Suppose we wanted to measure the ability of international students applyi ng to an American

university to read academic material in English for purposes of selecting them for

admission. Bearing in mmd the variety of disciplines in any given university, we might

decide to develop a number of reading passages with different topical information and allow

test takers to choose several to which to respond. We would need to design types of test tasks
that focus on areas of language ability, and then write tasks for each of the different reading


We would most likely be interested in the students ability to control certain forms of written

discourse and not the extent of their knowledge of the topic about which they happened to be

reading. We would therefore not include topical knowledge in the construct definition, and

would rate answers on the basis of components of language ability. (See Project 5 in Section

Three, in which different test tasks are designed to measure differ ent components of

language ability.)

Example 2

Suppose we wanted to develop an achievement test for students of the Thai language to

assess their ability to use the appropriate register with interIoc utors of different relationships,

ages, and social status in faceto-face oral interactions. We would most likely be interested in

measuring their know ledge of the apprpriate personal pronouns and politeness markers, and

not the extent of their knowledge of any particular information that might be the topic of the

interaction. We would therefore not include topical knowledge in the construct definition. We

might develop a set of role plays that dealt only with topics with which we expected the

students to be famil- jar. We might include role plays with a hypothetical superior, an office

associate, a close friend, a hypothetical subordinate, and a young child. Test takers responses

to the ro1eplay prompts and questions would be rated only in terms of the appropriateness of

the register markers they used.

Option 2: Topical knowledge included in the construct definition

Typical situation

Where test takers are expected to have relatively homogeneous topical knowledge:

- language for specific purposes programs, where the language is being learned in

conjunction with topical information related to specific aca demic disciplines,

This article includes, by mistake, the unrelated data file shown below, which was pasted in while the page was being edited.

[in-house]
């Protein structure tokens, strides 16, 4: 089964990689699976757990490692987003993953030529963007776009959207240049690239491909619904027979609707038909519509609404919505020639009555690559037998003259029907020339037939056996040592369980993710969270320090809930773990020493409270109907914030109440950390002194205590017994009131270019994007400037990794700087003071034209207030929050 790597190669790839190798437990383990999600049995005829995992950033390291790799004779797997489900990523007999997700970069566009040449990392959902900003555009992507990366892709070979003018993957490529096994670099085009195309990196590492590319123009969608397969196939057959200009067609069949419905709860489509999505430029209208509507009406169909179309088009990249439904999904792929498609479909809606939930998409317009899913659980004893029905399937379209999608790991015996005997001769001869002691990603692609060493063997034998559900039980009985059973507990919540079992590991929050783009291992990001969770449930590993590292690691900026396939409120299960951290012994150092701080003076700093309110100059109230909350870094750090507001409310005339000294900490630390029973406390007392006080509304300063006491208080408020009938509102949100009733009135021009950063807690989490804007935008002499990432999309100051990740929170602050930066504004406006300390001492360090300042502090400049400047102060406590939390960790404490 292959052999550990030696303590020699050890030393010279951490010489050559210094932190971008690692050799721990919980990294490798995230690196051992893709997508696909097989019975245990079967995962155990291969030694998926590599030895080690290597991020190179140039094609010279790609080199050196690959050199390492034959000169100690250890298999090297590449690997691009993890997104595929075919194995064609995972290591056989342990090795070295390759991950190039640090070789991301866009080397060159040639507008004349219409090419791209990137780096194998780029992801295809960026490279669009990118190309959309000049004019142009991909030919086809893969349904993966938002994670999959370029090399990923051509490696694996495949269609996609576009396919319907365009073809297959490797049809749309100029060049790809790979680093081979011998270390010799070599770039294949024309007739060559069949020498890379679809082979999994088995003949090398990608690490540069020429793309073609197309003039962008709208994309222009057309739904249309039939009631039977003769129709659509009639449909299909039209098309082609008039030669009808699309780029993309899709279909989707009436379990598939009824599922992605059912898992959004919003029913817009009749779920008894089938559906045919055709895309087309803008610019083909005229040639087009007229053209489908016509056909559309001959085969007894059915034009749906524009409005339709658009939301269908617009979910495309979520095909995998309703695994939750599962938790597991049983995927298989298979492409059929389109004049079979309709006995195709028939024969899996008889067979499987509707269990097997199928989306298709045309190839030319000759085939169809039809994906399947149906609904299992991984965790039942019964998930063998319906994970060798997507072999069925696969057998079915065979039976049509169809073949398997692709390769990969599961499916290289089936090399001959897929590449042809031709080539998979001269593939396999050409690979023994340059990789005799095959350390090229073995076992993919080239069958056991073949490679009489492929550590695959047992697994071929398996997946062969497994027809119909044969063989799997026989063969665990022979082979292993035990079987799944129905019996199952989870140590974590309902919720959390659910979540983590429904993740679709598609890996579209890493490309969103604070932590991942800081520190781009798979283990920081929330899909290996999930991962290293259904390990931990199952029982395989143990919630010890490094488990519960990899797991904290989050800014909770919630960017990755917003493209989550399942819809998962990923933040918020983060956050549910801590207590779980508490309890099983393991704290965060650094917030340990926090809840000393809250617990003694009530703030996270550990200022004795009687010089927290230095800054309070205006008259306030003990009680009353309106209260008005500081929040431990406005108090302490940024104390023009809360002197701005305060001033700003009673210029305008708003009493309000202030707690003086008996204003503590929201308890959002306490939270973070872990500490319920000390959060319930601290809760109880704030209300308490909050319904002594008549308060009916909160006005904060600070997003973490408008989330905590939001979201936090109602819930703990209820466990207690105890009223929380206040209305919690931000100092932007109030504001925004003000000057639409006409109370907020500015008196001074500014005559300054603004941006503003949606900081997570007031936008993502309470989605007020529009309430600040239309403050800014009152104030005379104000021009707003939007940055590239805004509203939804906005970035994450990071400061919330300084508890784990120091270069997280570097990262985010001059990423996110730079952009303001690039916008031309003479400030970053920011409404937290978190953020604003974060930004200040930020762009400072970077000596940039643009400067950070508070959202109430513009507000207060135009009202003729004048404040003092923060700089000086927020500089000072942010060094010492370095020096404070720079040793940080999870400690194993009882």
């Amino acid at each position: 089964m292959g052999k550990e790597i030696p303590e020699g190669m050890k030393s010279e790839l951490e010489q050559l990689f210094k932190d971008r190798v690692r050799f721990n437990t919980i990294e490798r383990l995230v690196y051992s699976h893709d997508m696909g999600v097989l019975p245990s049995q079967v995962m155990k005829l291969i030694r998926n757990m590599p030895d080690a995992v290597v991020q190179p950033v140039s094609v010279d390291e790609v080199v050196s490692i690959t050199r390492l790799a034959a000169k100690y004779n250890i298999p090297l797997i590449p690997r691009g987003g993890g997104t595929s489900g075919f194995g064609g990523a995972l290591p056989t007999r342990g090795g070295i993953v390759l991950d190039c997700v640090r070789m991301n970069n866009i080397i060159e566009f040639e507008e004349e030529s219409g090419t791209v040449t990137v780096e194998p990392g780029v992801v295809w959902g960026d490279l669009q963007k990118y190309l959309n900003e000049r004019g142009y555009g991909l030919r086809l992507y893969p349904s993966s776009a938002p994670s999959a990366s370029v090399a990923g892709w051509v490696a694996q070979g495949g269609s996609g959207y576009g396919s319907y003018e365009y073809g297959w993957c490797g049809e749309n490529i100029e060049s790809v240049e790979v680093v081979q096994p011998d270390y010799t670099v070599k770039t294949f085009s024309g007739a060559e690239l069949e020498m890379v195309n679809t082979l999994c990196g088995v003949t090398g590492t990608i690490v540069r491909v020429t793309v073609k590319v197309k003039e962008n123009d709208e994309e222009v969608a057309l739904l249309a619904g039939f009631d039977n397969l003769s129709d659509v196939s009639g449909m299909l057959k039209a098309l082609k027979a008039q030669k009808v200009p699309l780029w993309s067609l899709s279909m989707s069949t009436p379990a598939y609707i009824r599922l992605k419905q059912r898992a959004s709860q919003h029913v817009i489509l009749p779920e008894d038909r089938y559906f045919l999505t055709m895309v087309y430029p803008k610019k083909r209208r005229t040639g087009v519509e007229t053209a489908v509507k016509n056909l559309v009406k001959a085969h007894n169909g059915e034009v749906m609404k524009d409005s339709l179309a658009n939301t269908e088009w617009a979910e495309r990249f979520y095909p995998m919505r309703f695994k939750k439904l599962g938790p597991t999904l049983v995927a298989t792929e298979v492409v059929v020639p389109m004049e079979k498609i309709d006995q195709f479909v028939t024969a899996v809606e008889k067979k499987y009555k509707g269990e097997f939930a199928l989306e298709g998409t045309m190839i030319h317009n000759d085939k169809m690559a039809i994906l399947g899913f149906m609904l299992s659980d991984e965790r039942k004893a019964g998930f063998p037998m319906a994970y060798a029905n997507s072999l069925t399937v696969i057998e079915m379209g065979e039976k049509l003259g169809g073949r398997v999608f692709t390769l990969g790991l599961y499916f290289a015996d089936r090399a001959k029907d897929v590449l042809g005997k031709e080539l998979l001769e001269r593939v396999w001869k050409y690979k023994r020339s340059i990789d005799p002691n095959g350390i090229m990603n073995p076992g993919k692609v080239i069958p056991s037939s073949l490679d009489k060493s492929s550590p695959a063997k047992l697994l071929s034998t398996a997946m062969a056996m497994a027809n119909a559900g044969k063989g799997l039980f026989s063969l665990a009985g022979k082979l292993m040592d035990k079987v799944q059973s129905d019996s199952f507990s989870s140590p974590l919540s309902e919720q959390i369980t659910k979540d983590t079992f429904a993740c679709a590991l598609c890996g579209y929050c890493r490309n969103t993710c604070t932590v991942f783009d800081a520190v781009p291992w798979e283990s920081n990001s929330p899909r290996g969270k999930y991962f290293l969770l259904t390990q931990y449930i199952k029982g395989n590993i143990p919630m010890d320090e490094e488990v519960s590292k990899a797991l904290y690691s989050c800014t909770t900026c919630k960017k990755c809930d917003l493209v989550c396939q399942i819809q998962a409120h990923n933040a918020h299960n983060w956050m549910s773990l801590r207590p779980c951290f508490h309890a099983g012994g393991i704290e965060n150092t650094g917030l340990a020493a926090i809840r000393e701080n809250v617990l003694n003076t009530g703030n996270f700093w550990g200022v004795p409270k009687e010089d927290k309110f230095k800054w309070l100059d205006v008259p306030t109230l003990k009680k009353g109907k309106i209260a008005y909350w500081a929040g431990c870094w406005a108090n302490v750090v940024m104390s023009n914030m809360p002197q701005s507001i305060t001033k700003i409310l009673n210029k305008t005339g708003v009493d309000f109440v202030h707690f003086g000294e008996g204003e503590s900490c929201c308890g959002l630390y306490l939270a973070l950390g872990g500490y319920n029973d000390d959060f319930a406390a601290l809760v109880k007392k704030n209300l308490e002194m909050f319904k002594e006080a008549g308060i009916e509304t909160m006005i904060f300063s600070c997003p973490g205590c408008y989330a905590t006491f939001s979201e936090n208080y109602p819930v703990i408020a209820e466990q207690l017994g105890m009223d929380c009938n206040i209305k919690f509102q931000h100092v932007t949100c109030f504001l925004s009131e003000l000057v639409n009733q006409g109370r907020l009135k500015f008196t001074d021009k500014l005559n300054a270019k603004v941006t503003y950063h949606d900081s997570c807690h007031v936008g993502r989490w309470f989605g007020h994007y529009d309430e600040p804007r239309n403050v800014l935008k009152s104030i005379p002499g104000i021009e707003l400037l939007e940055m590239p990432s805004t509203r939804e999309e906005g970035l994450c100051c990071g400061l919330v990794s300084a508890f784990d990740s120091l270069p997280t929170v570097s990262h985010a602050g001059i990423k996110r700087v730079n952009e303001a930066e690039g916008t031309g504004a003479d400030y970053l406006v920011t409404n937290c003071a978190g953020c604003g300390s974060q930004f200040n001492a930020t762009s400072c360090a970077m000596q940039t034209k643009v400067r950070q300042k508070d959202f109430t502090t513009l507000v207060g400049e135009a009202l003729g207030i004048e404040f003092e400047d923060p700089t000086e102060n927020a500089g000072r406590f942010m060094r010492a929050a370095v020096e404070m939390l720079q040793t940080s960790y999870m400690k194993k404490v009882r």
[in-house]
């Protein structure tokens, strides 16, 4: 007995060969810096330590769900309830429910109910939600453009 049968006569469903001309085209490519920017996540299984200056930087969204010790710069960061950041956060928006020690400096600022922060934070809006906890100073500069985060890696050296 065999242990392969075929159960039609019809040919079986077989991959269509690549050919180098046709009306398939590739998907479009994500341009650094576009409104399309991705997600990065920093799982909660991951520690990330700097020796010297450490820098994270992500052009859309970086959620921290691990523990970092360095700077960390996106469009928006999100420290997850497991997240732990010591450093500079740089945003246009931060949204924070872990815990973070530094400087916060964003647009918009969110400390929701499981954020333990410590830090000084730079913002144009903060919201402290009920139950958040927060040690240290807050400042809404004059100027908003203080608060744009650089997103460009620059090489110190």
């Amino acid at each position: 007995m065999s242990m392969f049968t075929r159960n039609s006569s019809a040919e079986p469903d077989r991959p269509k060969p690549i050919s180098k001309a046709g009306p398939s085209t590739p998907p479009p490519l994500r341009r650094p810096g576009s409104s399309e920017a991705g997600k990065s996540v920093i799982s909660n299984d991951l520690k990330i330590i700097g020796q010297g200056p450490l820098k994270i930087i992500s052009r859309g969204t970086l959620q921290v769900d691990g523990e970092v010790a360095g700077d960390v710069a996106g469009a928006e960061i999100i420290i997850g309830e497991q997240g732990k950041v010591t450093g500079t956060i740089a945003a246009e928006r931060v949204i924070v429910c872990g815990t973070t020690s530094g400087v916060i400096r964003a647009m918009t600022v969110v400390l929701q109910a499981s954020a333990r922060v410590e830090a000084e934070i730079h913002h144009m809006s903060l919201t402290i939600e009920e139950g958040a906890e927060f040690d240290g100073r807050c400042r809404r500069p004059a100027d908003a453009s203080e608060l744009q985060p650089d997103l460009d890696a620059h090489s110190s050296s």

professions, or vocations, and where inferences from test scores are to be used to

make decisions about mdividuals (for example, selection, diagnosis, achievement)

- selection for professional or vocational training programs, or for employ ment, where

scores from the language test will be the major factor cons idered in the selection

process. This involves using these inferences to make predictions about test takers

capability to perform future tasks or jobs that require the use of language.

Intended inference

Ability to process (interpret or express) specific topical information through language.

Potential problem I
The test developer or user may mistakenly fail to attribute performance on test tasks to

topical knowledge as well as to language ability. This problem of inference may be due to

lack of clarity in the specification of test tasks and in the scoring of responses.

Potential problem 2

Test scores cannot provide specific feedback to the test user or to test takers, for diagnostic


Possible solution

Clear specification of construct, definition for each test task and of criteria for scoring test

takers responses.

Example 1

Suppose we wanted to assess diplomats in the foreign service on their abili ty to read and

understand descriptions of political activities associated with elections in the foreign country

to which they are likely to be posted. We might design a set of tasks in which test takers are

presented with a number of passages representing the types of discourse normally found in

newspap er accounts. We might develop for each passage a set of multiple-choice items

intended to measuie the test takers comprehension.

Example 2

Suppose we wanted to measure the ability of an international teaching assistant to give a

short classroom lecture on the subject matter that she might be expected to teach, such as

educational evaluation. We might design a test task that simulates a lecture, and define the

construct as ability to give a we1Iorganizecl lecture on the topic of validation. (See the

discus sion of rating scales in Chapter 11.)


In Section 1 of this chapter, we discussed some of the considerations involved In attempting

to make inferences and predictions about indi viduals capability to perform tasks or jobs that

require the use of language, and pointed out the demands this places on the test developer,

who must clearly delineate the roles of individual characteristics, including topical

knowledge, in the construct definition. In Chapter 11 we point out some of the problems

involved in attempting to rate samples of spoken or written language with holistic rating

scales. Because of these problems, as well as those of potential lack of clarity in test task

specifications and lack of detailed feedback, we believe that the next option is preferable in

most situations in which the test user wants to make inferences about both topi cal knowledge

and language ability.

Option 3: Language ability and topical knowledge defined as separate constructs

Typical situation